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Posted by Lynette
on January 13, 2000 at 09:57:33:
In Reply to: Re: hereditary? posted by Roy on December 22, 1999 at 02:01:31:
: : I just recently heard about RLS, and it amazed me that the symptoms i was having at night, was not just something unique to me, or at least my family. My mother talked about her legs hurting at night for years, and until the last couple of years I didn't understand exactly what she meant until, she started explaining it in more detail. She described it as an itching under her skin, as if she could scratch her bones it would'nt bother her so much. She also mentioned the urge to shake her legs all the time. I was amazed when I also began having these same syptoms and the only releif I have gotten is from a really hot bath. Never seen a doctor for this because it is infrequent, and the bath always helps. I'm 28 so, I'm expecting it to get worse as I get older, according to what I hear. Does anyone else have relatives, who also have RLS? I'm interested to hear about that. I'm also amazed that I happened to come across this information on RLS by accident. It is not well known condition. I am an LPN and have never even heard it mentioned that makes me sad and mad at the same time. Good luck to everyone!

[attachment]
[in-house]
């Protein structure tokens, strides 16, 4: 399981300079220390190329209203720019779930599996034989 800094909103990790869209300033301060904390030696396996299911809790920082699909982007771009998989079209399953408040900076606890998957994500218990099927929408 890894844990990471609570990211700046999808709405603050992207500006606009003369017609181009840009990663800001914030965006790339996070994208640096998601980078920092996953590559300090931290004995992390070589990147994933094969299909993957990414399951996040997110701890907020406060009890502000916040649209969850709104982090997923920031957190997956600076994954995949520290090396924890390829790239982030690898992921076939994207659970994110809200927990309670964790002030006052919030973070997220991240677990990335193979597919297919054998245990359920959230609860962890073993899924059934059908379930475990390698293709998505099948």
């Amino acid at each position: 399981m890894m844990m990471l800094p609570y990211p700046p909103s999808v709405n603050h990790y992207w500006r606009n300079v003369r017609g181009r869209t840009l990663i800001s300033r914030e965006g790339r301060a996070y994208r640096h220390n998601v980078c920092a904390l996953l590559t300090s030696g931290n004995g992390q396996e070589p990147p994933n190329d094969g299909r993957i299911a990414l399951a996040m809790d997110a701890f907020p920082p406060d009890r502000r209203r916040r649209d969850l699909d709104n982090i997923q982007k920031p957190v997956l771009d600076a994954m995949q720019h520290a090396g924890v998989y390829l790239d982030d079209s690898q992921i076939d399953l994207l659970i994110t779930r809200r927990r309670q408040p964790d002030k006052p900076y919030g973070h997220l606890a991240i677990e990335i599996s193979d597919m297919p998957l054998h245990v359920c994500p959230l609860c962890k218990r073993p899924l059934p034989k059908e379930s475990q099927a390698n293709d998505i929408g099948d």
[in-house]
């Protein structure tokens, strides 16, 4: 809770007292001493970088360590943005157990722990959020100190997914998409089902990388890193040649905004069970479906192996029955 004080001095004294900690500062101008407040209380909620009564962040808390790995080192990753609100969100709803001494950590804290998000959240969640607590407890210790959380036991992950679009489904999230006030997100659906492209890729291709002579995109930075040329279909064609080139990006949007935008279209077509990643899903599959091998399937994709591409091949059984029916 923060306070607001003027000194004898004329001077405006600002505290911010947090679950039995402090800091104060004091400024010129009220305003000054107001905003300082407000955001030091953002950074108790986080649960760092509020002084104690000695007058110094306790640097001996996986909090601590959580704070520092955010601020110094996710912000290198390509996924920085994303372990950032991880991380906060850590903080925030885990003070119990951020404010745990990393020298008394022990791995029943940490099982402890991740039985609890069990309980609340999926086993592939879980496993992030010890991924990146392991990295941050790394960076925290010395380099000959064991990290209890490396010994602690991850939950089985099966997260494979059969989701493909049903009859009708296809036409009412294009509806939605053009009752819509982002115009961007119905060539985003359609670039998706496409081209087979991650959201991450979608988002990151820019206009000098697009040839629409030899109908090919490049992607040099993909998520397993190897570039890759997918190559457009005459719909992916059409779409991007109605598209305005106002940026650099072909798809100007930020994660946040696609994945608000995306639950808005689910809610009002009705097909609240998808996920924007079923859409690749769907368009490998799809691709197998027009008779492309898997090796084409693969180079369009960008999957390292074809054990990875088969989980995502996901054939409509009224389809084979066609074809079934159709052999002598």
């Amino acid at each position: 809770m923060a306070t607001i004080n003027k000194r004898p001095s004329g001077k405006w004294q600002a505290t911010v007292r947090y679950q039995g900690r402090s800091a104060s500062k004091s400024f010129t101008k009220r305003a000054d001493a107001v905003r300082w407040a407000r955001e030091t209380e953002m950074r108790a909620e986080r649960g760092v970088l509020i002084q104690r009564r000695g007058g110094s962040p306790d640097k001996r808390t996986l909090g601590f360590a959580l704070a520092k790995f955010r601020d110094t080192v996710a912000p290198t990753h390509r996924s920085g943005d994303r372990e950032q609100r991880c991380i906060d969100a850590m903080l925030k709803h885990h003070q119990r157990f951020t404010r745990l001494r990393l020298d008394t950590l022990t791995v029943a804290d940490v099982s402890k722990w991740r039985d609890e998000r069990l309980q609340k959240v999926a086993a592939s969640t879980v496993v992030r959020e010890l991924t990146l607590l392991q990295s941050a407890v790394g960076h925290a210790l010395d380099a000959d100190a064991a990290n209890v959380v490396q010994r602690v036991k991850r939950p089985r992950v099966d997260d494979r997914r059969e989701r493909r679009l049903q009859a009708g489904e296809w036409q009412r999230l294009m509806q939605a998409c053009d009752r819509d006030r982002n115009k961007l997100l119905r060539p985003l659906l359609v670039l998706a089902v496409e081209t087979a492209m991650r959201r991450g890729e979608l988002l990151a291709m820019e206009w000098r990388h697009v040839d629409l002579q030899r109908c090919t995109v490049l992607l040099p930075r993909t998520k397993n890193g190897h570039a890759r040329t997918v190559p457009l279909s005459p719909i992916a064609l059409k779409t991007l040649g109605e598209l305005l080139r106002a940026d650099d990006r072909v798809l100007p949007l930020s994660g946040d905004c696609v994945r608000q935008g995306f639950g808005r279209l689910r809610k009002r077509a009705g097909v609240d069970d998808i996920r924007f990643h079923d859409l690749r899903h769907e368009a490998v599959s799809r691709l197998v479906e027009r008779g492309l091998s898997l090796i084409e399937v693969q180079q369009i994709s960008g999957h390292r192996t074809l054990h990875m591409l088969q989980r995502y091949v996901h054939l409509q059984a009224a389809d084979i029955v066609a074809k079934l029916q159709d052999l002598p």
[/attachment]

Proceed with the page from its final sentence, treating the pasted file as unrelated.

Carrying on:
: Rls is hereditary and can come from either male or female ancestors.
Re: Hereditary? How strange to find others with this same problem. When my Dad first falls asleep, you can hear a very rythmic swoosh, pause, pause, swoosh. This is the sound of his leg involuntarily sweeping across the sheet. As for me, I can't go to sleep facing my husband, because I start involuntarily kicking him (a hard nudge would be my guess.) I'm totally unaware of it, and am always surprised when he wakes me to tell me to turn over. I guess I'm just barely asleep at the time. Also, a vehicle ride home at night after sitting for the evening drives my legs up the wall, have to keep moving them. The last factor which makes it worse is sugar in the evening. Two pieces of peanut brittle at 8:30 last night and I kissed my night's rest bye bye, as my legs kept having to be moved right about the time I'd drift off, about three hours of this.
This is all so fascinating to me. Didn't even get into my husband's problem. He has to keep a constant motion going in his legs, a fast steady little jerky thing, like drumming your finger on the table, to get his legs to relax to go to sleep. He has numbness and tingling from his feet to sometimes over his hips. Could his be environmental? Good Luck